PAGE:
You talk about the dual identity of Indians and non-Indians having to face Indians as customers, competitors and collaborators. How does it give us an edge?

I discovered this duality during my tenure in the US for 12 years. I would see, at the workplace, Indian executives (who) would behave and conduct themselves like Americans and outside work, they would retreat with other Indians, reverting to their own dress, eating Indian food and using Indian products. They are able to seamlessly move within these two worlds, unlike the Japanese and the Chinese. I think this is a huge strength be cause Westerners feel more comfortable with Indians. Therefore, you have many Indian executives present in businesses across the world, compared to Chinese or Japanese. However, Westerners do not seek to understand Indian business to a similar degree. Even in comparison to (the) other two Asian powers, China and Japan, there is substantially less business literature on India. We must have books on Indian business practices.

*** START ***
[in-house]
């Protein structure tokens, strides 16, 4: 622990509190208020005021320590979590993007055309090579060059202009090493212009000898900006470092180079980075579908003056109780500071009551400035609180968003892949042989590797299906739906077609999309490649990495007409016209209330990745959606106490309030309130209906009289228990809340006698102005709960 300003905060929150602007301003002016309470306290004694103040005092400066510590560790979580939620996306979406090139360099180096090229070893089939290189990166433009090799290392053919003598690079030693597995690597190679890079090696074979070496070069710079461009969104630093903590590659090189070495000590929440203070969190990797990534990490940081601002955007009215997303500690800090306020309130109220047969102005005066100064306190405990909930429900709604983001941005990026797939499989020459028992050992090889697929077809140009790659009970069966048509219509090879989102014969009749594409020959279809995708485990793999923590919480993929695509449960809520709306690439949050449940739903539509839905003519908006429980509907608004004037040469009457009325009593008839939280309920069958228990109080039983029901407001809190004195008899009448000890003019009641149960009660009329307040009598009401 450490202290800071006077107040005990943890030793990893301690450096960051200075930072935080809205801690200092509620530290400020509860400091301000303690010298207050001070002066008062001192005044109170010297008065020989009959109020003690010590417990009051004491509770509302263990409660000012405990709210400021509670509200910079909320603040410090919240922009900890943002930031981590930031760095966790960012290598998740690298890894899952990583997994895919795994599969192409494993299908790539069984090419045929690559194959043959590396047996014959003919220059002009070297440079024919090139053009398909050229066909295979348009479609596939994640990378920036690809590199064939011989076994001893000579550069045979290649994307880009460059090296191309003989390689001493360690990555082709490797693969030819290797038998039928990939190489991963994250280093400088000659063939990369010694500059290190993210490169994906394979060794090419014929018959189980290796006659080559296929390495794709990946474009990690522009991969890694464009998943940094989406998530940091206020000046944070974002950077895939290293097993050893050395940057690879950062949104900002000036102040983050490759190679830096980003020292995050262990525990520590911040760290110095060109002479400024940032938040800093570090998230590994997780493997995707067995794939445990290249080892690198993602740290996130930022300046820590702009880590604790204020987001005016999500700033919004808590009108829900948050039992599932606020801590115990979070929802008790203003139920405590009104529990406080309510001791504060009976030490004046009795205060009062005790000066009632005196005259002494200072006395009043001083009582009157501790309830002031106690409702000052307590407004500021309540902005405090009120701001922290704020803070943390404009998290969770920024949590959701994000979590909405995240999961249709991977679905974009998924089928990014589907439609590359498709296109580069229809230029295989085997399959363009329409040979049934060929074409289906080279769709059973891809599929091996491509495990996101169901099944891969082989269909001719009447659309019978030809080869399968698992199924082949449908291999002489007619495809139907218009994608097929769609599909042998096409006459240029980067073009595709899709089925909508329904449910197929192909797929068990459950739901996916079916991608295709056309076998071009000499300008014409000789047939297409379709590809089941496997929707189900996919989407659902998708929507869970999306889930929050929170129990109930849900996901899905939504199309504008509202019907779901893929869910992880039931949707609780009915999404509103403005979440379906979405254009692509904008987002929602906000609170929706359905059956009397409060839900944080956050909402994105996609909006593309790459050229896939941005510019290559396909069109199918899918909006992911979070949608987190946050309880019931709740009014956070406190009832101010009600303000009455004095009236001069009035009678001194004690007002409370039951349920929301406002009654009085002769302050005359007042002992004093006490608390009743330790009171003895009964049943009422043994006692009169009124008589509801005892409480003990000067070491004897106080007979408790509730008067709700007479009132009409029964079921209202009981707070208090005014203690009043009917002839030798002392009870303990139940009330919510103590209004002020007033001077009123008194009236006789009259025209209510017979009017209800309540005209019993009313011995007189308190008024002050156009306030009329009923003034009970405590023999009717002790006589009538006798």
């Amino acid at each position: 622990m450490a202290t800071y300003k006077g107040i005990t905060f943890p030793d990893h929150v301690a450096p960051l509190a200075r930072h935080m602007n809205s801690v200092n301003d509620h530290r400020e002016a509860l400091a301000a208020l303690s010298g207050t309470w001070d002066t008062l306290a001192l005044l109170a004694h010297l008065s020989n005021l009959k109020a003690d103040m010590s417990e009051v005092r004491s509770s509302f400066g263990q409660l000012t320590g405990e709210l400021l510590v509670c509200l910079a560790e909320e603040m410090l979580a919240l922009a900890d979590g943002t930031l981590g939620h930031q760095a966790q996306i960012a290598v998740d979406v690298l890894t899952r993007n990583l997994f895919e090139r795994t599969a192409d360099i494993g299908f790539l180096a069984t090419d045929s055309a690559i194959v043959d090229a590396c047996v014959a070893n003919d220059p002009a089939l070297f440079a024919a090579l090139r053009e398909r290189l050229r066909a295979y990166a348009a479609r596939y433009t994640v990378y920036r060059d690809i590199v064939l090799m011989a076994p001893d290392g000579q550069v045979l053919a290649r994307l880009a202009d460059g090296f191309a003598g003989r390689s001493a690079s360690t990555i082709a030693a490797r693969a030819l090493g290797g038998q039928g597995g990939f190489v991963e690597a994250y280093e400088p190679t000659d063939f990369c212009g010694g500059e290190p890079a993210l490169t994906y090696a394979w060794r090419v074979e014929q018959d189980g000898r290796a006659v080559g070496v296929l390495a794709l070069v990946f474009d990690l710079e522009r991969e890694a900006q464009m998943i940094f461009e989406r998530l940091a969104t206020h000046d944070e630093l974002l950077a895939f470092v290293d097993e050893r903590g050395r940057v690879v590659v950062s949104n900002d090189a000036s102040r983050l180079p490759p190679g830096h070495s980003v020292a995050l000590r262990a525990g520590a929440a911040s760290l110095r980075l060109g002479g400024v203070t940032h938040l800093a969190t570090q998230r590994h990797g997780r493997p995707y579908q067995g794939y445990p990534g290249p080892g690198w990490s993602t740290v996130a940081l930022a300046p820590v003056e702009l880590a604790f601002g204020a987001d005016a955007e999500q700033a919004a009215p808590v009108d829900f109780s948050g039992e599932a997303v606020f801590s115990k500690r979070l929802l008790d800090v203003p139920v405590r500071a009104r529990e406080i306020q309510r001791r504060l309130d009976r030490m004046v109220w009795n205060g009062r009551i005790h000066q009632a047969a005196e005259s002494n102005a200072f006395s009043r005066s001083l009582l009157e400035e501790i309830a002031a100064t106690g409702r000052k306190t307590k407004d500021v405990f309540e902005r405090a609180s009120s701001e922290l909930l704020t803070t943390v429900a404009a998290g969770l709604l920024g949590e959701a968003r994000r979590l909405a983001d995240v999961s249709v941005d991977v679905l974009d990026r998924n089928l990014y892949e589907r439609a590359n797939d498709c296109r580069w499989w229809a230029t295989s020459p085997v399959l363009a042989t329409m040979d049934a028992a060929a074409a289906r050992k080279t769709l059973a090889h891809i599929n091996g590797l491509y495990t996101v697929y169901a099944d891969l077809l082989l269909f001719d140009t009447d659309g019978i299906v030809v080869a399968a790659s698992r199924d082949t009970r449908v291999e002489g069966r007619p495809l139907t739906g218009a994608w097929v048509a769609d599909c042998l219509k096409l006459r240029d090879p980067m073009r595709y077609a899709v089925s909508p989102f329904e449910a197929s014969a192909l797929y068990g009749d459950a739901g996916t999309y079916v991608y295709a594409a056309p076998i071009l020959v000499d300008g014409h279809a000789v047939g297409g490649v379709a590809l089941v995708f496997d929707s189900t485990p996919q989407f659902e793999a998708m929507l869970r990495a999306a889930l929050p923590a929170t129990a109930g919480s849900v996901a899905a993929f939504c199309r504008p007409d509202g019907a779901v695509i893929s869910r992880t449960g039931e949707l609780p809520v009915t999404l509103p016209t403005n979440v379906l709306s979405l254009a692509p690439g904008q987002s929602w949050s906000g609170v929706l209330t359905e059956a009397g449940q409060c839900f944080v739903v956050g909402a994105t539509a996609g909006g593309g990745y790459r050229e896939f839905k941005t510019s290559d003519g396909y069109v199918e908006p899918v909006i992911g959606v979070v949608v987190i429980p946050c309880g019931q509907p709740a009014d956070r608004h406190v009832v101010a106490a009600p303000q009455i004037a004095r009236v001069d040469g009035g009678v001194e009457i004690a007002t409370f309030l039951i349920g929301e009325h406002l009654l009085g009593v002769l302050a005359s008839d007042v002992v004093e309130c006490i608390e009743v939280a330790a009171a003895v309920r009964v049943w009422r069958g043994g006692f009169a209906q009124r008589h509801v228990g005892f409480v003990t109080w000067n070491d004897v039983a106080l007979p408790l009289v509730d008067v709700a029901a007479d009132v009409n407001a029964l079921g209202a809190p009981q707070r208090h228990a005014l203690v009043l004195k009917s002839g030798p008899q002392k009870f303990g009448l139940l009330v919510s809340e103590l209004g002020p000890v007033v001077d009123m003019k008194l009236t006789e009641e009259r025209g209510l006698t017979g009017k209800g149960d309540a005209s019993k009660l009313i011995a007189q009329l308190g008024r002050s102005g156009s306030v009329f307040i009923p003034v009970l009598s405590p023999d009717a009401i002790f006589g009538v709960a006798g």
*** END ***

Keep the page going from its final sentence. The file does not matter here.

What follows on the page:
In a downturn, how does a company market its product/services? Is it a good time to enter the global markets and buy companies?

In a slowdown, volumes fall and pricing becomes more critical. Customers look for increased value from products, while companies need to be watchful of costs. Traditionally, Indian executives have been excellent in terms of managing costs and optimizing resources. However, in the last 15 years, we have lost some of that skill. Hopefully, we would rediscover that skill during this downturn.

If you have a clean balance sheet and capital reserves, it’s the best time to buy. In tough times, the entry barrier is price. If one can bring in ways to reduce costs and bring greater value to customers, then it’s a good time to enter markets.